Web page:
Skip to main content

The changing tax landscape

The global tax landscape is changing as governments seek to modernise tax systems to deal with economies that are increasingly digitalised. Traditional tax concepts are being challenged as businesses earn revenues in multiple countries even if they are not physically present in those tax jurisdictions. In addition, low-tax jurisdictions are continually in the spotlight with many countries debating whether a low-tax policy in one jurisdiction may have a negative impact on other countries.

In recent years, international organisations, such as the Organization for Economic Cooperation and Development (OECD), and governments have discussed ways of addressing these challenges. Most recently and steered by the G20, the OECD has been developing proposals for a coordinated two-pillar response, which was supported in October 2021 by over 130 countries.

Pillar One of the framework aims to align taxes more closely with local market engagement so that a larger portion of profits is taxed in the jurisdiction where sales are made, even if a multinational does not have a physical presence in that jurisdiction.

Pillar Two introduces new rules to ensure a new global minimum level of tax at 15% for all profits made by multinationals.

Shell supports the OECD’s framework and we are putting in place the systems we need to comply with the rules when they are introduced. We strongly support a transparent and coordinated approach to improving the global tax system, rather than unilateral, non-coordinated legislative actions. Countries should decide, build consensus, and agree on the applicable legislation. Shell believes deep and broad consensus is needed to ensure the kind of coordinated implementation of international fiscal agreements that will yield clear, predictable, and principle-based tax legislation. Business input is necessary for the development of these rules.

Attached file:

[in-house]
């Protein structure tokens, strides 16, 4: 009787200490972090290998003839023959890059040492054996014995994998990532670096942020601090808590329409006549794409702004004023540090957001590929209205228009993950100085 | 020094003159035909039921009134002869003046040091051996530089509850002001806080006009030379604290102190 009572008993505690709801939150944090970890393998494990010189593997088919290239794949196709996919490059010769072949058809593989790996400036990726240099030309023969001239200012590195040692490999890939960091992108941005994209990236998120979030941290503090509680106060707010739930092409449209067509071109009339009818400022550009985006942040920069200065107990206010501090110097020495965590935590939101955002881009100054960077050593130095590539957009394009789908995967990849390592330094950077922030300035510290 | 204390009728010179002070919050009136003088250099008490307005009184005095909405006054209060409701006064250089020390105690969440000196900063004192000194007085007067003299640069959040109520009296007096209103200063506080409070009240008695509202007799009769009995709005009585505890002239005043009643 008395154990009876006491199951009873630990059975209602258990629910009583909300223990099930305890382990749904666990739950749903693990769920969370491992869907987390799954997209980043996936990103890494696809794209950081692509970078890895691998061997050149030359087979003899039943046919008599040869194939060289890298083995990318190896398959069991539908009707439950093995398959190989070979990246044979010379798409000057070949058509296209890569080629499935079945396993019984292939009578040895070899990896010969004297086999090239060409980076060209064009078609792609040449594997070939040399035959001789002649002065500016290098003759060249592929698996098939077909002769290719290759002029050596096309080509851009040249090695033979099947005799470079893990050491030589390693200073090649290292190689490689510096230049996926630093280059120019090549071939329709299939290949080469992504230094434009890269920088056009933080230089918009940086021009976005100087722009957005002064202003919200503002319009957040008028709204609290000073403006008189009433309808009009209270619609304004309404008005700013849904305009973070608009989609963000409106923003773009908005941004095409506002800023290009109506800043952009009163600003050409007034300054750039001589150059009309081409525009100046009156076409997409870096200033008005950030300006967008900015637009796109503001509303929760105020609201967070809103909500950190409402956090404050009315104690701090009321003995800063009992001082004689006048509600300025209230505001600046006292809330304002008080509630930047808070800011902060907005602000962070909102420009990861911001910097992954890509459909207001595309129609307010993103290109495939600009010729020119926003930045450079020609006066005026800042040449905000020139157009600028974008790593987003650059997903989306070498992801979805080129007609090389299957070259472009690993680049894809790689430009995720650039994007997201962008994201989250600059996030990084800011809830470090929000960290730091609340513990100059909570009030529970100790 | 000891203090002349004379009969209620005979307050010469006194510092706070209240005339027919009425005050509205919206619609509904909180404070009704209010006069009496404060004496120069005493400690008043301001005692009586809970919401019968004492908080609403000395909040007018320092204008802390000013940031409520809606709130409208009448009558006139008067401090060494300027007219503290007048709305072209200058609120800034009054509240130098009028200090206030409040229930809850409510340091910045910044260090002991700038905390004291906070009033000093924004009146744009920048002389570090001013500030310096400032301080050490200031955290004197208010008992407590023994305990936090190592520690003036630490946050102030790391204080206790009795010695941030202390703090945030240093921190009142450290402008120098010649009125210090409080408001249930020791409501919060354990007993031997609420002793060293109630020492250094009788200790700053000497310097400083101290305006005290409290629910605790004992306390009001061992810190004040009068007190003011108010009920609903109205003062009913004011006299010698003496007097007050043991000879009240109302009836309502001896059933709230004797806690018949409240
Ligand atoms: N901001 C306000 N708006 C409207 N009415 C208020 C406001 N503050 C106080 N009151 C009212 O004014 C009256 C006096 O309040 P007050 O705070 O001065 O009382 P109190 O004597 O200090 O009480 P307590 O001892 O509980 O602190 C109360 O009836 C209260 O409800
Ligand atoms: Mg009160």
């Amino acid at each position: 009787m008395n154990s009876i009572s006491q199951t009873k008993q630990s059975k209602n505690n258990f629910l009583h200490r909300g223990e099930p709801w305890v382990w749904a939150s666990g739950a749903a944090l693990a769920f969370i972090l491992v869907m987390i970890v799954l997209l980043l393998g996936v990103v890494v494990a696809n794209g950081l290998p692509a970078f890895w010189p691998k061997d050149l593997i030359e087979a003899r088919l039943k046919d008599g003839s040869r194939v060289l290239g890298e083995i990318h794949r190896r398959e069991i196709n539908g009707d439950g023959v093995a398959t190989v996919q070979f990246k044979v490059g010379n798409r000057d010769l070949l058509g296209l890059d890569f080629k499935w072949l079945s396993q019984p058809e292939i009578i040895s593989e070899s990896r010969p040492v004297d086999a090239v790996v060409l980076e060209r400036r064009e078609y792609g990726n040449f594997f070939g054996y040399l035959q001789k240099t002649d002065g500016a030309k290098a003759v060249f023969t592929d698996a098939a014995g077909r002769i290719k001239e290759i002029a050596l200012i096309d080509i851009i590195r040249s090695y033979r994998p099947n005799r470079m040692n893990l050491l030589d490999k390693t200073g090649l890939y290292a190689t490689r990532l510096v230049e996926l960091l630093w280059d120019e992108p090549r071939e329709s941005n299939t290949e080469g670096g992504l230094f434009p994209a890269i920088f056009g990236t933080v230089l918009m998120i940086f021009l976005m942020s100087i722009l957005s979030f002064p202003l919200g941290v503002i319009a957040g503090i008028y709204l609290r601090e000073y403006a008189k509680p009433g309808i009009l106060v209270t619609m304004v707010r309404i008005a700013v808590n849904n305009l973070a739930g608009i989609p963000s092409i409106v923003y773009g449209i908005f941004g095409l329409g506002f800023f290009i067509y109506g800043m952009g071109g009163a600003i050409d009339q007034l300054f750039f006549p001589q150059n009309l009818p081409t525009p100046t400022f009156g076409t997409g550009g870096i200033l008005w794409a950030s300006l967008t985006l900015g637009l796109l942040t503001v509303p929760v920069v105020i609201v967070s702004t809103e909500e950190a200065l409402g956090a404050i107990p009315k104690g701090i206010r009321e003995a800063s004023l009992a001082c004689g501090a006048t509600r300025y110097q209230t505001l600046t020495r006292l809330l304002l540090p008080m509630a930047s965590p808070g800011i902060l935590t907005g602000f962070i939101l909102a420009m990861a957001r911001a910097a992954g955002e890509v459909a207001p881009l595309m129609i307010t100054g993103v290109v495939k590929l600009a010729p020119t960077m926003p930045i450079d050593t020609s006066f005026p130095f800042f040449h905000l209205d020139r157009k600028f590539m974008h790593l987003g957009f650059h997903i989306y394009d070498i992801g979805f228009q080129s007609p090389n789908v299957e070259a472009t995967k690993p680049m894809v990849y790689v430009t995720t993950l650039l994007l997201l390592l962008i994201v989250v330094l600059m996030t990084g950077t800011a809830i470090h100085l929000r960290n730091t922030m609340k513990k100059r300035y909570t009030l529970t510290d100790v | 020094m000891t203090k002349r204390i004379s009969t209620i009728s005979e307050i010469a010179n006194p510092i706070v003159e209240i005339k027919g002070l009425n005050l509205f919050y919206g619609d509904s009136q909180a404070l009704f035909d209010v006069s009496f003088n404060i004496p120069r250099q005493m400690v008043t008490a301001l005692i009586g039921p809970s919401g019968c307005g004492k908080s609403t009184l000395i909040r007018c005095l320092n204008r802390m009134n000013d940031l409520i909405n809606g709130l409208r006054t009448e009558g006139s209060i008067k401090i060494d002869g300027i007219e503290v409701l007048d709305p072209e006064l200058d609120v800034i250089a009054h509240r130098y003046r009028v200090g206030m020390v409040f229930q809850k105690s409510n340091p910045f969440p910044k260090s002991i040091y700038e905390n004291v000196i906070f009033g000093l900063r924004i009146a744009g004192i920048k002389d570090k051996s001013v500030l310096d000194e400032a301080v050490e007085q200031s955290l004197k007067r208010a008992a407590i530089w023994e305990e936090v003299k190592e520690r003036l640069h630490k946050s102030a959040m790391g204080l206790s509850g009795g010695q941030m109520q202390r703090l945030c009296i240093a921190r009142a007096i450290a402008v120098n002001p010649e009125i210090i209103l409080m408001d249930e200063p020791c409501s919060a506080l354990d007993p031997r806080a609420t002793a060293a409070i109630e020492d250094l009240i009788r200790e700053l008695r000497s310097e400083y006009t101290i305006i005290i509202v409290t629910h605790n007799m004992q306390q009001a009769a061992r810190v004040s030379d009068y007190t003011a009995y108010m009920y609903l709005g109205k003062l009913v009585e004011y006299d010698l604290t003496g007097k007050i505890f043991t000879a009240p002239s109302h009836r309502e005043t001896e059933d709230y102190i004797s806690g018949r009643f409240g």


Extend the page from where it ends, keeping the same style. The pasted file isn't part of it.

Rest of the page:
Shell provides input to the OECD and to countries implementing the framework through a public consultation process. Pillar One rules are still being developed by the OECD and implementation by countries is not expected until 2024 at the earliest. Pillar Two is generally more advanced and is expected to apply to Shell from 2024.

Low-tax or zero-tax rate jurisdiction
See Tax Haven.
View complete glossary
OECD stands for the Organisation for Economic Co-operation and Development which is an intergovernmental economic organisation with 38 member countries, founded in 1961 to stimulate economic progress and world trade.
View complete glossary